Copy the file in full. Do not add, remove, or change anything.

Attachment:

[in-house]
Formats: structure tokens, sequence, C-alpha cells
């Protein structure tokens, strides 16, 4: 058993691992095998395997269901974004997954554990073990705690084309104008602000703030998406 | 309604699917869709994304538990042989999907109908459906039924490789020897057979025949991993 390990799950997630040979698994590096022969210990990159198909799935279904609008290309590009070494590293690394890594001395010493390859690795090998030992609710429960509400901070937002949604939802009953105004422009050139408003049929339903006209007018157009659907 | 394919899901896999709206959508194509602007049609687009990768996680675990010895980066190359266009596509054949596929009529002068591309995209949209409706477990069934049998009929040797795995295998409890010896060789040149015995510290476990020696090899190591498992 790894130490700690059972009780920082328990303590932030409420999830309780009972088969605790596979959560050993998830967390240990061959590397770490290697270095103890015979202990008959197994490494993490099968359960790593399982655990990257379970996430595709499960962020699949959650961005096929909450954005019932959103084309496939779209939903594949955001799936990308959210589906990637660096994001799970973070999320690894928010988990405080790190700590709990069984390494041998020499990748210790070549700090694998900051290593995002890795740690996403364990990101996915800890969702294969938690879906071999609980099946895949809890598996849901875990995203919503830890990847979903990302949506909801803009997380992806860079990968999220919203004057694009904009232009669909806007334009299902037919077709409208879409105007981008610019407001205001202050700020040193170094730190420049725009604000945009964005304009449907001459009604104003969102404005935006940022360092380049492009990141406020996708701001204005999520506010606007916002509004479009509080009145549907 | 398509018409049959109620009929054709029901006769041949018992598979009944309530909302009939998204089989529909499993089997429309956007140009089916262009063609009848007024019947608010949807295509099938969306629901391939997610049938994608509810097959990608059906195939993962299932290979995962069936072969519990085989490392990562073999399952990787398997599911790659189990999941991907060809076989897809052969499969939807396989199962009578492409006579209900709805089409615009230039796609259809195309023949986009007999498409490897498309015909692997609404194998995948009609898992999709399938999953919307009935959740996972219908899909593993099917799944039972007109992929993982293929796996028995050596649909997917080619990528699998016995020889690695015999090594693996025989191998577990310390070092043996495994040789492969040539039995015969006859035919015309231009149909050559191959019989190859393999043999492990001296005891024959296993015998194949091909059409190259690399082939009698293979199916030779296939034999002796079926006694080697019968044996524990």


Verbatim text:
[in-house]
Formats: structure tokens, sequence, C-alpha cells
């Protein structure tokens, strides 16, 4: 058993691992095998395997269901974004997954554990073990705690084309104008602000703030998406 | 309604699917869709994304538990042989999907109908459906039924490789020897057979025949991993 390990799950997630040979698994590096022969210990990159198909799935279904609008290309590009070494590293690394890594001395010493390859690795090998030992609710429960509400901070937002949604939802009953105004422009050139408003049929339903006209007018157009659907 | 394919899901896999709206959508194509602007049609687009990768996680675990010895980066190359266009596509054949596929009529002068591309995209949209409706477990069934049998009929040797795995295998409890010896060789040149015995510290476990020696090899190591498992 790894130490700690059972009780920082328990303590932030409420999830309780009972088969605790596979959560050993998830967390240990061959590397770490290697270095103890015979202990008959197994490494993490099968359960790593399982655990990257379970996430595709499960962020699949959650961005096929909450954005019932959103084309496939779209939903594949955001799936990308959210589906990637660096994001799970973070999320690894928010988990405080790190700590709990069984390494041998020499990748210790070549700090694998900051290593995002890795740690996403364990990101996915800890969702294969938690879906071999609980099946895949809890598996849901875990995203919503830890990847979903990302949506909801803009997380992806860079990968999220919203004057694009904009232009669909806007334009299902037919077709409208879409105007981008610019407001205001202050700020040193170094730190420049725009604000945009964005304009449907001459009604104003969102404005935006940022360092380049492009990141406020996708701001204005999520506010606007916002509004479009509080009145549907 | 398509018409049959109620009929054709029901006769041949018992598979009944309530909302009939998204089989529909499993089997429309956007140009089916262009063609009848007024019947608010949807295509099938969306629901391939997610049938994608509810097959990608059906195939993962299932290979995962069936072969519990085989490392990562073999399952990787398997599911790659189990999941991907060809076989897809052969499969939807396989199962009578492409006579209900709805089409615009230039796609259809195309023949986009007999498409490897498309015909692997609404194998995948009609898992999709399938999953919307009935959740996972219908899909593993099917799944039972007109992929993982293929796996028995050596649909997917080619990528699998016995020889690695015999090594693996025989191998577990310390070092043996495994040789492969040539039995015969006859035919015309231009149909050559191959019989190859393999043999492990001296005891024959296993015998194949091909059409190259690399082939009698293979199916030779296939034999002796079926006694080697019968044996524990």